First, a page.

How can a Sunday afternoon possibly be so relaxing after what seemed like such an eventful week? The past week blends into something like a haze lined with touches of God’s goodness in degrees of which I trusted or worried.
You know how it goes, first grader Hosanna sprains her ankle while jumping on the trampoline. Next little Joshua twists his foot while taking a bike ride, then hangs onto Mama every bit of his waking hours. Yes, there’s also a fatigued Mama. Daniel’s oldest brother Tobias and his wife, along with their two sweet children came for a four day visit, blessing us without end. Tobias even made a pair of the most adorable crutches for little Hosanna. A lady’s retreat in Indiana, which I planned to attend, was to be Friday and Saturday. Finding baby sitters to watch the children while Mama was gone for a day and a half came next. I clutched my head, wondering if I should even consider to go or not.
Honestly, if I knew I’d have to relive the week, I’d cry. Neither would I choose to have it differently. Doesn’t God have a way of twisting things all for good? Often after the hardest comes the best. The ladies’ retreat left me much encouraged. A hundred wives and mothers gathered as we shared, sang and soaked in topics by other women. To say the least, it was good for me, it brought me back to the reality that every person around me is also living a real life with real challenges.
Sometimes I sigh, next I grin to myself, wondering what may be around the next curve; we’d might as well fasten our seat belts and let God take us where he wants us, no matter the cost or how much it hurts.
I admit, as I think of next week, it doesn’t look like an easy path, either. Next Sunday marks 13 years since Daniel and I were united in marriage. God blessed me with so much more than I deserved as he granted me 12 years of serving as his wife (or help-mate, as I loved looking at it). As you can imagine, this year, March 19 holds an entirely different slant from recent years.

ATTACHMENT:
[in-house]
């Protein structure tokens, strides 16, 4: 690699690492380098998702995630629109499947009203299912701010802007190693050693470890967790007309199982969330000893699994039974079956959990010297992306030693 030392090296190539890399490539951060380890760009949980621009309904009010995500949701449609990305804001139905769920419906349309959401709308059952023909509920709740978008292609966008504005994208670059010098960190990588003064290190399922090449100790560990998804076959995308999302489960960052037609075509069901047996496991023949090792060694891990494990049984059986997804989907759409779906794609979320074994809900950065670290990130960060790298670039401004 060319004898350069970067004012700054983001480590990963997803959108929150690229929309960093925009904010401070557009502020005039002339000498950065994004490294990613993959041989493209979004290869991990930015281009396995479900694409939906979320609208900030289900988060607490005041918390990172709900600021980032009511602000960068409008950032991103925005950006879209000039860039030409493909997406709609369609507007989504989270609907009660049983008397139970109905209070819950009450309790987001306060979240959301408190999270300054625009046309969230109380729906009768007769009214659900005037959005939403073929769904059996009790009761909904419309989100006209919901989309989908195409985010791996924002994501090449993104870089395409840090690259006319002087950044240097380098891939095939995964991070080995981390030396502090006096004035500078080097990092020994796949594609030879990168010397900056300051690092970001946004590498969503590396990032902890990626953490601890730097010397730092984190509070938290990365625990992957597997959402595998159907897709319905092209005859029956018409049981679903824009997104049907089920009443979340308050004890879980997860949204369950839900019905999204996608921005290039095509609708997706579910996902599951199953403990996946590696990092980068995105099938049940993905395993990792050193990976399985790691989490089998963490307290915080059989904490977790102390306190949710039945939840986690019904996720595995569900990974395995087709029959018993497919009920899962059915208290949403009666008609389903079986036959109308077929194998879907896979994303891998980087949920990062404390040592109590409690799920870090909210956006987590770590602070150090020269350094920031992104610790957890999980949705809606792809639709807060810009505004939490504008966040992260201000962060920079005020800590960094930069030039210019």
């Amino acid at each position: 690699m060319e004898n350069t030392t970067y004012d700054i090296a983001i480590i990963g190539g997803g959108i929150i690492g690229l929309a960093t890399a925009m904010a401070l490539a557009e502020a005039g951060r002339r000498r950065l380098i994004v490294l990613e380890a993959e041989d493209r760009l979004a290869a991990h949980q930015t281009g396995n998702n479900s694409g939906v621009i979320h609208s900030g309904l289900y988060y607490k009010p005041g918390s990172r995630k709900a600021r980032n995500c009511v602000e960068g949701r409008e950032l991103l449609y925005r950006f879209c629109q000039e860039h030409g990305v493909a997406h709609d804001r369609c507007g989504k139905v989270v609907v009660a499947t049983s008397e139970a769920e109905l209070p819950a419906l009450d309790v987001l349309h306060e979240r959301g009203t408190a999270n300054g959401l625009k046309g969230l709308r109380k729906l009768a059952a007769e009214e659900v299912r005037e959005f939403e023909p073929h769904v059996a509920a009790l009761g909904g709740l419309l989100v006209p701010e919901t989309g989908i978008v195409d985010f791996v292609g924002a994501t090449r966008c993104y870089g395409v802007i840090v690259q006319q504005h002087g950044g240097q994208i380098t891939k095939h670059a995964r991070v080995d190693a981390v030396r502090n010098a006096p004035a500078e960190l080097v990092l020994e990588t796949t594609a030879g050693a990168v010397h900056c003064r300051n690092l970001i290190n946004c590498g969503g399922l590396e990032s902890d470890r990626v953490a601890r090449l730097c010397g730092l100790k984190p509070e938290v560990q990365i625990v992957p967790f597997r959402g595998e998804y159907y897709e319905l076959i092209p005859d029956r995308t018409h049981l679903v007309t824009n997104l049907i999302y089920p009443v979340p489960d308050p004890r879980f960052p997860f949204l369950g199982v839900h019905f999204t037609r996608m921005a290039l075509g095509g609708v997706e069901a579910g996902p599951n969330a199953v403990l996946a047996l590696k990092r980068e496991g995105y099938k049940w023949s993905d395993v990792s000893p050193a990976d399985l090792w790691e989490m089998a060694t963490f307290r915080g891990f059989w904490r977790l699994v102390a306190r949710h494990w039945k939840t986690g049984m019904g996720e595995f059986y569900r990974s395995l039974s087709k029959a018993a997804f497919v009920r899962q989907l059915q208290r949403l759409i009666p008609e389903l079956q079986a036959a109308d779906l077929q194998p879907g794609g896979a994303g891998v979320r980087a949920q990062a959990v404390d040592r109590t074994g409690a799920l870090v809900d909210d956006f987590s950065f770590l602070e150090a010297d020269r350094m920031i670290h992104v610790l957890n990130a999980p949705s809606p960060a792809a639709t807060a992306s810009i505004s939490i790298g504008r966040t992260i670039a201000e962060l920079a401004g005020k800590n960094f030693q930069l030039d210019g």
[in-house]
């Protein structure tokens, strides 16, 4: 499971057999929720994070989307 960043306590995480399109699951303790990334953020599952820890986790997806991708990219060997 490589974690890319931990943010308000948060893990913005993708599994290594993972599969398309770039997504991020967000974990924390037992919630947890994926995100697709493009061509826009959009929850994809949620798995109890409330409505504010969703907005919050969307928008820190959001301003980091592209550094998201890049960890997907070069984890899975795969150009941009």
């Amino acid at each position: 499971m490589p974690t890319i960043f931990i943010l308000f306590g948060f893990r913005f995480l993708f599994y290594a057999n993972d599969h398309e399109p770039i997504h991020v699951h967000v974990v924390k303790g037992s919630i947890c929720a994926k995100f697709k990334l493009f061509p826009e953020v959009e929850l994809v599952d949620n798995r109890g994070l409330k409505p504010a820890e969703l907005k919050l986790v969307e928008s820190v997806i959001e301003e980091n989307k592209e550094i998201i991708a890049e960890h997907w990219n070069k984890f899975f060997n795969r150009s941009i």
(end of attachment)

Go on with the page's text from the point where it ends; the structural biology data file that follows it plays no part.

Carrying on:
I often wonder and ponder on what Daniel would tell us if he could come back for a short season to tell us what Heaven is like and what this stage called ‘life’ looks from Heaven’s gates.
In my limited imagination, I see him telling us it’s worth it way beyond than what we can grasp and that this life will be over that much quicker than we think. Wouldn’t he also assure us that these trials which now are so real and difficult, can be swiped away by the hand of God, as hearts trust him utterly and completely?
Little Joshua, who was only a year old when Daddy died, is trying to piece everything together. It’s hard to grasp that though Daddy cannot come back to life as it was a year ago and that as we obey God, one day we will actually go to him. Recently when Joshua was waking from his nap Julia excitedly asked him, “Who do you think is here?!” (Referring to Aunt Mary.)
His delighted response came, “Daddy!!”
My heart broke, yet in my mind I recall how Daniel and I together dedicated our children to God, no matter the cost, and I know without a doubt, that even little Joshua will be cared for by God, his Father in heaven.
Okay, I’ll wrap up, sharing a light and tasty dessert. This dessert was something Daniel enjoyed and was first introduced to us by friends from Allen County Indiana.
• 1¼ cup boiling water
• ¾ cup butter
• 1¼ cup flour
• ¼ teaspoon salt
• 5 eggs
• 1 cup vanilla instant pudding
• 3 cups milk
• 1 8 oz. package cream cheese
• 16 oz. cool whip
1. Place water and butter in a small sauce pan.
2. Heat over medium heat, until butter has melted.
3. Add flour, salt and eggs one at a time, whisking after each egg.
4. Press into a greased 13 x 18 inch pan.
5. Bake at 400 degrees for 25 minutes.
6. It will rise as it bakes then go back down after removed from the oven, looking a bit humpy.
7. For the filling, beat all the ingredients together.
8. Pour and spread onto cooled crust.
9. Spread 2- 3 cups of your favorite pie filling such as apple, blueberry, pumpkin, chocolate, or whatever on top of pudding mixture. (Or if you prefer drizzle with chocolate syrup instead.) Chill and serve.
Gloria Yoder is an Amish mom, writer, and homemaker in rural Illinois. The Yoders travel primarily by horse-drawn buggy and live next to the settlement’s one-room school-house. Readers can write to Gloria at 10510 E. 350th Ave., Flat Rock, IL 62427